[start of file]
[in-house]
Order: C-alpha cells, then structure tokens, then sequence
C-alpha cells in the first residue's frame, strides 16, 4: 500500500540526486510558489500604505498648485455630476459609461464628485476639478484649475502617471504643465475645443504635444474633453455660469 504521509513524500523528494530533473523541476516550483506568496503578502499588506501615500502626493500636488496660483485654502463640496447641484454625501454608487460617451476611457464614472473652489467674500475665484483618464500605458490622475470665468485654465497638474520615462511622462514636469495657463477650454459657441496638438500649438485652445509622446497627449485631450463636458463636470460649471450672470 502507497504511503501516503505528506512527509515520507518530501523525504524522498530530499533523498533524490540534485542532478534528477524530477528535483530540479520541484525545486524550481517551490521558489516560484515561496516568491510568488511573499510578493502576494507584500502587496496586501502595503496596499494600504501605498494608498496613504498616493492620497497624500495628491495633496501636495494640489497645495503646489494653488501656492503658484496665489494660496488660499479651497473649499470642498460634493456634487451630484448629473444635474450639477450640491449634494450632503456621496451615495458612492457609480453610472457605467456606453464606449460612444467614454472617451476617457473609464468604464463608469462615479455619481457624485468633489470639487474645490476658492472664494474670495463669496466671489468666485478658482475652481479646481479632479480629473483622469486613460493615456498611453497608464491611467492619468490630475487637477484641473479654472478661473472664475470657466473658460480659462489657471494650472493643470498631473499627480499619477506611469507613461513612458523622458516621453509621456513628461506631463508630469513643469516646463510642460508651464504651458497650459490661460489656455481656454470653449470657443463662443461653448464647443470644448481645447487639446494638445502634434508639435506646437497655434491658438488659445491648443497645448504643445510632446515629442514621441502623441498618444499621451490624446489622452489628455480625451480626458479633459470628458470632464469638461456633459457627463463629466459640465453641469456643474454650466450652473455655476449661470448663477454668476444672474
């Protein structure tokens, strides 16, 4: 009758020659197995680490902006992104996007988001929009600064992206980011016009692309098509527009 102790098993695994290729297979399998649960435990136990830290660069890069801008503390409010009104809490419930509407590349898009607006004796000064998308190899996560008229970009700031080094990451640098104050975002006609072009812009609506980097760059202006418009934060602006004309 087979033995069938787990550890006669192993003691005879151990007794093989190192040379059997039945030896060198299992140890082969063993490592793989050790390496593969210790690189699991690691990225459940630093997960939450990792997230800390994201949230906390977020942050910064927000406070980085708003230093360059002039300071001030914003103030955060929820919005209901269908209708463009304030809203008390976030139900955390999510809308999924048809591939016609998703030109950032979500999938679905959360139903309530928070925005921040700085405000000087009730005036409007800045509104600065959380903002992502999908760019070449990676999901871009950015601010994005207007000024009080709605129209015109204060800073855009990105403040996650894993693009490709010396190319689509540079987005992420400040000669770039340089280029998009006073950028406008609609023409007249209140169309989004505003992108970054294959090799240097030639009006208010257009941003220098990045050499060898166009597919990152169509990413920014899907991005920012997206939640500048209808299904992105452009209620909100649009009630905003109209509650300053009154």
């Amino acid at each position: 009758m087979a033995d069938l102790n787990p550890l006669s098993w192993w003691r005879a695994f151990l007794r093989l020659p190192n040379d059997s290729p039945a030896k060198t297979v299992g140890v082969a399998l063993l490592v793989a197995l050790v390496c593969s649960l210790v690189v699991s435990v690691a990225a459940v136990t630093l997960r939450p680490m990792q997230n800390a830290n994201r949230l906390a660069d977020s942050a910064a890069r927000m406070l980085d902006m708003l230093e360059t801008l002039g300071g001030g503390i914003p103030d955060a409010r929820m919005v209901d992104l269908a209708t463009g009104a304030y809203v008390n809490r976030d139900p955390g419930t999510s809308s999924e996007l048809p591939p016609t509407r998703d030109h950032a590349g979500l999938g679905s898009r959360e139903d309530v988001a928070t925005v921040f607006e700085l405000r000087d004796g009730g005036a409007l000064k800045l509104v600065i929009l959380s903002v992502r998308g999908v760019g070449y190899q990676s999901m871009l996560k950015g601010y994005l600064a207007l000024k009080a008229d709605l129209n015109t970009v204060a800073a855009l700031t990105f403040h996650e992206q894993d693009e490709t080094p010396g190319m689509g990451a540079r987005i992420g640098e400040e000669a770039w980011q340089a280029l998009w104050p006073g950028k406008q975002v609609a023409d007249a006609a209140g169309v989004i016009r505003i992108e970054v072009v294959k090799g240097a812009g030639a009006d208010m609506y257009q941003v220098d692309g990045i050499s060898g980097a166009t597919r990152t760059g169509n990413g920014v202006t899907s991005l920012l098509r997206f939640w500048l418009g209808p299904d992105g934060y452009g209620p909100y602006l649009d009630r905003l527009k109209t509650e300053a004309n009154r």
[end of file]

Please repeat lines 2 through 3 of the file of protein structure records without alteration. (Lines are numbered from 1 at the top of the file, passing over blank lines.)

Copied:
Order: C-alpha cells, then structure tokens, then sequence
C-alpha cells in the first residue's frame, strides 16, 4: 500500500540526486510558489500604505498648485455630476459609461464628485476639478484649475502617471504643465475645443504635444474633453455660469 504521509513524500523528494530533473523541476516550483506568496503578502499588506501615500502626493500636488496660483485654502463640496447641484454625501454608487460617451476611457464614472473652489467674500475665484483618464500605458490622475470665468485654465497638474520615462511622462514636469495657463477650454459657441496638438500649438485652445509622446497627449485631450463636458463636470460649471450672470 502507497504511503501516503505528506512527509515520507518530501523525504524522498530530499533523498533524490540534485542532478534528477524530477528535483530540479520541484525545486524550481517551490521558489516560484515561496516568491510568488511573499510578493502576494507584500502587496496586501502595503496596499494600504501605498494608498496613504498616493492620497497624500495628491495633496501636495494640489497645495503646489494653488501656492503658484496665489494660496488660499479651497473649499470642498460634493456634487451630484448629473444635474450639477450640491449634494450632503456621496451615495458612492457609480453610472457605467456606453464606449460612444467614454472617451476617457473609464468604464463608469462615479455619481457624485468633489470639487474645490476658492472664494474670495463669496466671489468666485478658482475652481479646481479632479480629473483622469486613460493615456498611453497608464491611467492619468490630475487637477484641473479654472478661473472664475470657466473658460480659462489657471494650472493643470498631473499627480499619477506611469507613461513612458523622458516621453509621456513628461506631463508630469513643469516646463510642460508651464504651458497650459490661460489656455481656454470653449470657443463662443461653448464647443470644448481645447487639446494638445502634434508639435506646437497655434491658438488659445491648443497645448504643445510632446515629442514621441502623441498618444499621451490624446489622452489628455480625451480626458479633459470628458470632464469638461456633459457627463463629466459640465453641469456643474454650466450652473455655476449661470448663477454668476444672474